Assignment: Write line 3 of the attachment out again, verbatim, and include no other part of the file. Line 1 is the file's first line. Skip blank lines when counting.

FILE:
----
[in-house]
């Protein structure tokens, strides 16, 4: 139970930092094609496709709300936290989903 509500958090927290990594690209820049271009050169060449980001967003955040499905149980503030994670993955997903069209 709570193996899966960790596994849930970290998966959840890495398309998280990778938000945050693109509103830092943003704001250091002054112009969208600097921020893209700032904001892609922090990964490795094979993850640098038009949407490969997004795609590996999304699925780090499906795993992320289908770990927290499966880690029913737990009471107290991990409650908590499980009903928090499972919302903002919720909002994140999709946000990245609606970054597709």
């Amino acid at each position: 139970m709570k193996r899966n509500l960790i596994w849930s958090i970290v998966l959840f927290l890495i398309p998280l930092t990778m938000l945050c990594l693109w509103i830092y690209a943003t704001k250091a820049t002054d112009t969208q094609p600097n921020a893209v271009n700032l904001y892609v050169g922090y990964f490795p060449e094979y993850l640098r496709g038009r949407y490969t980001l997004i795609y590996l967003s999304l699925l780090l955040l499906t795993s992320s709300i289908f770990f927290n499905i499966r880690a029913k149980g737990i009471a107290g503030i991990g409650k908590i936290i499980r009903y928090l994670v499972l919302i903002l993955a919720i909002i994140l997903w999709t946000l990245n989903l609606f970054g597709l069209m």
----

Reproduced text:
């Amino acid at each position: 139970m709570k193996r899966n509500l960790i596994w849930s958090i970290v998966l959840f927290l890495i398309p998280l930092t990778m938000l945050c990594l693109w509103i830092y690209a943003t704001k250091a820049t002054d112009t969208q094609p600097n921020a893209v271009n700032l904001y892609v050169g922090y990964f490795p060449e094979y993850l640098r496709g038009r949407y490969t980001l997004i795609y590996l967003s999304l699925l780090l955040l499906t795993s992320s709300i289908f770990f927290n499905i499966r880690a029913k149980g737990i009471a107290g503030i991990g409650k908590i936290i499980r009903y928090l994670v499972l919302i903002l993955a919720i909002i994140l997903w999709t946000l990245n989903l609606f970054g597709l069209m």